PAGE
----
Teriyaki sauce is a traditional Japanese sauce that has picked up huge popularity in Western cultures. It is a sweet sauce, used as either a garnish or a marinade for meats, vegetables and rice. It can be used as a dipping sauce as well, giving it a flexibility that makes it suitable as an addition to many cuisines.
Preparation Time: 5 to 10 minutes
All ingredients should be rinsed, chopped or ground prior to combination. Most teriyaki sauces are not cooked, as they will be cooked with the meat or vegetables. Different ingredients will be used depending on if it is a traditional or modern teriyaki sauce.
Teriyaki sauce is traditionally used as a marinade. Teriyaki is a type of cooking process in Japan, with the teriyaki sauce being the sweet marmalade that the meat or vegetables are coated in. More often than not, Teriyaki techniques are reserved for white meats such as fish and chicken. For fish, yellowtail, marlin, skipjack tuna, salmon, trout, and mackerel are most commonly used.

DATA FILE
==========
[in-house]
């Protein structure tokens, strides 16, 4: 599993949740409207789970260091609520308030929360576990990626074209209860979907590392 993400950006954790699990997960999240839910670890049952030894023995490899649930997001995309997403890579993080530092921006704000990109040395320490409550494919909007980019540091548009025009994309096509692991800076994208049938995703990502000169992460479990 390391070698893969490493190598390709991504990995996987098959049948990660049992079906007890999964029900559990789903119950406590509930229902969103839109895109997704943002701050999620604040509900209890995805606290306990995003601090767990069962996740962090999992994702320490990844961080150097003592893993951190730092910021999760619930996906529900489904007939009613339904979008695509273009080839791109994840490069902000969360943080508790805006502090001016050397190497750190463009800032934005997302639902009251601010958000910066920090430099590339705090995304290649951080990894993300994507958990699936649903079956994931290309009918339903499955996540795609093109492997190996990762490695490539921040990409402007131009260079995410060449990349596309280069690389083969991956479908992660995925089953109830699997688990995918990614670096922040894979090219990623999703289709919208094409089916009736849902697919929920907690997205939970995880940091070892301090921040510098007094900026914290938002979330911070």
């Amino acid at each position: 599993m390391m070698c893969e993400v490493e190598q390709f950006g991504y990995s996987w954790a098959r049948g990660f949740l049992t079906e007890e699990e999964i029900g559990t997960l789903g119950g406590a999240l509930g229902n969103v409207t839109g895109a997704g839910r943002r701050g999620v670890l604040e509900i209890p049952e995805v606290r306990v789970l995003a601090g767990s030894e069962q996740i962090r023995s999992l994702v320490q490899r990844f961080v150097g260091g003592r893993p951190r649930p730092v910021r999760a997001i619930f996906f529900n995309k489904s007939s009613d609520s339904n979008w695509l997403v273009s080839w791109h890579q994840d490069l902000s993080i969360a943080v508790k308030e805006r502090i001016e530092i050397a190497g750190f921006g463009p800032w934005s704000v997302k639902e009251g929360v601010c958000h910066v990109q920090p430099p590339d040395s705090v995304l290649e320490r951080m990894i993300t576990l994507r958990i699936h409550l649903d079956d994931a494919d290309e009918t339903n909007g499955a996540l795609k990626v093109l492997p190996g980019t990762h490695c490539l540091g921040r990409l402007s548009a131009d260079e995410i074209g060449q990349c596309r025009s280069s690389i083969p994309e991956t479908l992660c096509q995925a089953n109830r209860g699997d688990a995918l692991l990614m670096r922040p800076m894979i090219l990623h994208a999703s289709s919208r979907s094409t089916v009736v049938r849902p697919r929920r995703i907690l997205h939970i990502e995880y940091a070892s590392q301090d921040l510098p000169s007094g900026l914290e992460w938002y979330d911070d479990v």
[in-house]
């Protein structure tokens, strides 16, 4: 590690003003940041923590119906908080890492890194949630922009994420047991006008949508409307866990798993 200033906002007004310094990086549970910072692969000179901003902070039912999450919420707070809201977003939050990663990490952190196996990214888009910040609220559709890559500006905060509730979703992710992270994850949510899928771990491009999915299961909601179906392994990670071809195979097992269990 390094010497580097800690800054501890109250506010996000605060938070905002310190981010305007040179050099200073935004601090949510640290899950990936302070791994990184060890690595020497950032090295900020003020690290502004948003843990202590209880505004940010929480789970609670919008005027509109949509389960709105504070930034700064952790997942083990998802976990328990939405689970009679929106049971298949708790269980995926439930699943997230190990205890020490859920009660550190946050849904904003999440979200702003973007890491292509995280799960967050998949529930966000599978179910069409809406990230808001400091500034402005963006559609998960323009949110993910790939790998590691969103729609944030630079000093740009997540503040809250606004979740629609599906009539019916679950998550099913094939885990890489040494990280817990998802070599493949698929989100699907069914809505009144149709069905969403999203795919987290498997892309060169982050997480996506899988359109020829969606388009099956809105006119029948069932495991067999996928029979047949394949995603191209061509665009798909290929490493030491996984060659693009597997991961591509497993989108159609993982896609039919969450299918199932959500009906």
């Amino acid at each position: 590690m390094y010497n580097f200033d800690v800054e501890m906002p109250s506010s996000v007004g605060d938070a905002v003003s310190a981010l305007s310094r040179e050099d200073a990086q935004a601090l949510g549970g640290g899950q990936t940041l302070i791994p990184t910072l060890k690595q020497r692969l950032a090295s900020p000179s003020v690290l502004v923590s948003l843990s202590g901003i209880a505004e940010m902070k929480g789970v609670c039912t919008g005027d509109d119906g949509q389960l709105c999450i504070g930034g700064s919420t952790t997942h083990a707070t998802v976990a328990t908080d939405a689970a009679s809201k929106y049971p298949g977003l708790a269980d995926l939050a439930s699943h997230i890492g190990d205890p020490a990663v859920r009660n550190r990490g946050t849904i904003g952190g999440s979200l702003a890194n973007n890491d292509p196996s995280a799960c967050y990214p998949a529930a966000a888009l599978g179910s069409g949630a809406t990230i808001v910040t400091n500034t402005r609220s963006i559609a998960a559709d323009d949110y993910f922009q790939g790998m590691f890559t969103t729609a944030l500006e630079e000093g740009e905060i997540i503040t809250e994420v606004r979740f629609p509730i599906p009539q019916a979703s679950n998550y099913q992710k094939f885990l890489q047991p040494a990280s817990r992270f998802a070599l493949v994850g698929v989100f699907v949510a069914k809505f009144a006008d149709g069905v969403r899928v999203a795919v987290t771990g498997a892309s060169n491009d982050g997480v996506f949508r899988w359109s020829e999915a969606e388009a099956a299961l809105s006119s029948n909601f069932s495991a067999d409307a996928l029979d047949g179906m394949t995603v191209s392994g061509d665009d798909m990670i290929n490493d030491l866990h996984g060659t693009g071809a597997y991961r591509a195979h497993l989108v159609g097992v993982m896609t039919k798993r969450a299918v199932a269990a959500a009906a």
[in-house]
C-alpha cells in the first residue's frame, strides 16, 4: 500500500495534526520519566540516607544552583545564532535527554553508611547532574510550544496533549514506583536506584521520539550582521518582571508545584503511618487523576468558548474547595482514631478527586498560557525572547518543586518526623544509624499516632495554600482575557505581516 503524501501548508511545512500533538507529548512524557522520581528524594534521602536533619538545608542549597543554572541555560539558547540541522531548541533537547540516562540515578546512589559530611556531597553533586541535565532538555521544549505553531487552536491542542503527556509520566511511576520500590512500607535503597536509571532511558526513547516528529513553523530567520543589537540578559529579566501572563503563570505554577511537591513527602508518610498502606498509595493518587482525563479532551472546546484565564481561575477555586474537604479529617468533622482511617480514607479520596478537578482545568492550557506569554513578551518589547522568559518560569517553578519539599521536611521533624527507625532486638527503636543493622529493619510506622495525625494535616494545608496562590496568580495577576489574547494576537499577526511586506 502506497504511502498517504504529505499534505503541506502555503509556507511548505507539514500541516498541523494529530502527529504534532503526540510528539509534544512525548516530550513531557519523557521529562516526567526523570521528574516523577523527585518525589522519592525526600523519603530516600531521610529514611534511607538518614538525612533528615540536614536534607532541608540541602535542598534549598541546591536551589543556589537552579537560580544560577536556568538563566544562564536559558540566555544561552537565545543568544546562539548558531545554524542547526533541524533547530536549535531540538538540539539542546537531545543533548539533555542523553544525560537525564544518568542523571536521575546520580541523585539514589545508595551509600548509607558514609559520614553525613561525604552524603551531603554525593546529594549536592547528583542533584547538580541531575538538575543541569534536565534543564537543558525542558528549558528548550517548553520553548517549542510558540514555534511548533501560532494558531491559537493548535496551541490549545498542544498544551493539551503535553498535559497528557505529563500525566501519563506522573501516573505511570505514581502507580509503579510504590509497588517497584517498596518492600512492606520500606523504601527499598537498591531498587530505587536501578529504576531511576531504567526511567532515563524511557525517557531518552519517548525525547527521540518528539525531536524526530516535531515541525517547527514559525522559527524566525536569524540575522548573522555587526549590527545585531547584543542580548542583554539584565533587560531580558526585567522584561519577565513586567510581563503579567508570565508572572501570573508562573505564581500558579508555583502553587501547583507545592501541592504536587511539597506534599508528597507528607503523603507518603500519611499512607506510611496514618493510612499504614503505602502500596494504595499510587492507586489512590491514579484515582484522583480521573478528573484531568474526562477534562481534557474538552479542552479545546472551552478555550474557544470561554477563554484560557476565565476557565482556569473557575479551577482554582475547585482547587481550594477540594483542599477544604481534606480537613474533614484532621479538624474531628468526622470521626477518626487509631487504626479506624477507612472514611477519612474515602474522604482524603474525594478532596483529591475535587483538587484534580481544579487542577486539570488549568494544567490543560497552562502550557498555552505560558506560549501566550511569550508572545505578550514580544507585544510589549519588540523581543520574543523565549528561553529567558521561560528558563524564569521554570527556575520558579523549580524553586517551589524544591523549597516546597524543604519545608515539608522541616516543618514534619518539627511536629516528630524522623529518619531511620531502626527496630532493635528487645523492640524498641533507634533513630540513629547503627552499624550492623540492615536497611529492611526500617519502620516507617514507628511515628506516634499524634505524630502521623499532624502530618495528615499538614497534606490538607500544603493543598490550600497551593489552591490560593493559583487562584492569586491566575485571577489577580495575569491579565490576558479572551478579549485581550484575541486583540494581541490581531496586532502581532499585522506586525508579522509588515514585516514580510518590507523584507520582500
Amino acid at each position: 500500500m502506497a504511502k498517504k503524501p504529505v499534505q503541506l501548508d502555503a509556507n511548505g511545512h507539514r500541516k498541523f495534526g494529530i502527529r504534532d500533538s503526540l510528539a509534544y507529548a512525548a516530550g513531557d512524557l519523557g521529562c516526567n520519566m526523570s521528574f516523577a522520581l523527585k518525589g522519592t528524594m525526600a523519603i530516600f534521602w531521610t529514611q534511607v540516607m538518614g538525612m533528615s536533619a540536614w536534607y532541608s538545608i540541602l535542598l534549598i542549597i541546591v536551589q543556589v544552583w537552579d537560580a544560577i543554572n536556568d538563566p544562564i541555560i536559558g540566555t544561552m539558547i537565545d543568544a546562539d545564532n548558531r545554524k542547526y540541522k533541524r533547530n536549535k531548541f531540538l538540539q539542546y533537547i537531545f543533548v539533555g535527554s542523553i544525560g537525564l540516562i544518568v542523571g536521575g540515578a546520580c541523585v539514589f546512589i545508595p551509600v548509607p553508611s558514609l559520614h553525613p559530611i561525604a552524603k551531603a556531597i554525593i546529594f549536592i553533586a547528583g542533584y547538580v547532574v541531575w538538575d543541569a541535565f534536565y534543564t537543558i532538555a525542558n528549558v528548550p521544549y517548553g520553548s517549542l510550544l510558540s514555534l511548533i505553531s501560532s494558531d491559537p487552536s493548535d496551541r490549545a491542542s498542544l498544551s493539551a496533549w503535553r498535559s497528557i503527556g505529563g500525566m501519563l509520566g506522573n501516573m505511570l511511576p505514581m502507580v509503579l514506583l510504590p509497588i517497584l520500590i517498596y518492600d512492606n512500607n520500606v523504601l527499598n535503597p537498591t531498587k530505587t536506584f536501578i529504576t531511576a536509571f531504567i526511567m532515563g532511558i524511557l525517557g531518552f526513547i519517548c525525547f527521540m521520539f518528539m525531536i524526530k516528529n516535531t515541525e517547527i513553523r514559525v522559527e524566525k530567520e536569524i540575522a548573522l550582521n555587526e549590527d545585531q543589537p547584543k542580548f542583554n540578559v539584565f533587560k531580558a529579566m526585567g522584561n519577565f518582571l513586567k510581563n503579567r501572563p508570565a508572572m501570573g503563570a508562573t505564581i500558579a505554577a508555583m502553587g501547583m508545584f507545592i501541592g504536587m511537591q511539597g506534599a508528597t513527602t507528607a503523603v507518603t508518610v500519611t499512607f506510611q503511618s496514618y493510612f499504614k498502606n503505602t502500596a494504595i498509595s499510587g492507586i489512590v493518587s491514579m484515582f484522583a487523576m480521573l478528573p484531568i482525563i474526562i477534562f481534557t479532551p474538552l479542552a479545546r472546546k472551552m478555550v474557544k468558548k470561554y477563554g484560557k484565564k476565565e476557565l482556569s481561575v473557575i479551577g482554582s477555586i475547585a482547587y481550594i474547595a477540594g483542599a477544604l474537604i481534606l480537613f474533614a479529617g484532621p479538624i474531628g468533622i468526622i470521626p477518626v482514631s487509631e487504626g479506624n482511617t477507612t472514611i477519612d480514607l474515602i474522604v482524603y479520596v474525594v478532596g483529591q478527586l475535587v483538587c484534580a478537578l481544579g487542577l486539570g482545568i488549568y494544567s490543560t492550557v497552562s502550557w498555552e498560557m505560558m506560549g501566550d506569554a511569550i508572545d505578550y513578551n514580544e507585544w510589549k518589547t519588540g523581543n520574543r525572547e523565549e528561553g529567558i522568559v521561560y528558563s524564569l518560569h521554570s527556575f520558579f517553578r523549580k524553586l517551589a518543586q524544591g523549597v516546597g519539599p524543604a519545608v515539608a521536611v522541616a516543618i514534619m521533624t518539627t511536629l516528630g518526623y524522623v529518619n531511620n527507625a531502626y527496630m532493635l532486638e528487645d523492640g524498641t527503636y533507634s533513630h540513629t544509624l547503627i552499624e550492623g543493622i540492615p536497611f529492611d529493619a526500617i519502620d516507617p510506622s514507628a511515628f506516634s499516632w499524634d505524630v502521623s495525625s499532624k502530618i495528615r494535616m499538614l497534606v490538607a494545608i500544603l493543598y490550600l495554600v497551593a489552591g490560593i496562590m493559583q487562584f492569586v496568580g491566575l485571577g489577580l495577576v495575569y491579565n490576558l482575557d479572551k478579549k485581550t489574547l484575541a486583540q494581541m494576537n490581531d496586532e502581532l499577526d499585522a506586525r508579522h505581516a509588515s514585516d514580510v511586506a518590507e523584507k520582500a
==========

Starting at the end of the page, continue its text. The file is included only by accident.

In Western cultures, teriyaki sauce tends to be a reference to a similar style of sauce used in the teriyaki method of cooking. However, these sauces do not tend to be true teriyaki, as the preparation of the food is not typically done in the same way. In this case, Teriyaki is typically used in stir fry and as an accompaniment, rather as a marinade.
When grilling, it is suggested that your meats or vegetables sit in the marinade for a minimum of 30 minutes prior to cooking. It is not uncommon for recipes to call for a marinade of 24 hours, as this allows the meat to absorb the flavor of the teriyaki sauce. In general, the stronger the teriyaki flavor, the longer it should be allowed to marinade. In some cases, such as fish, you will want to use a shorter marinade process so that the fish tastes as fresh as possible.
Teriyaki grilling can be done on many surface types, including electric, gasp, coal and wood burning grills.
Teriyaki was first used in Japan in the 17th century, along with sukiyaki and yakitori. These three cooking methods are closely intertwined, and were developed alongside one another. 'Yaki', the base word in all three types, simply means grilled. Often, yaki dishes will include very similar ingredients with differences in how the meat or vegetables are grilled.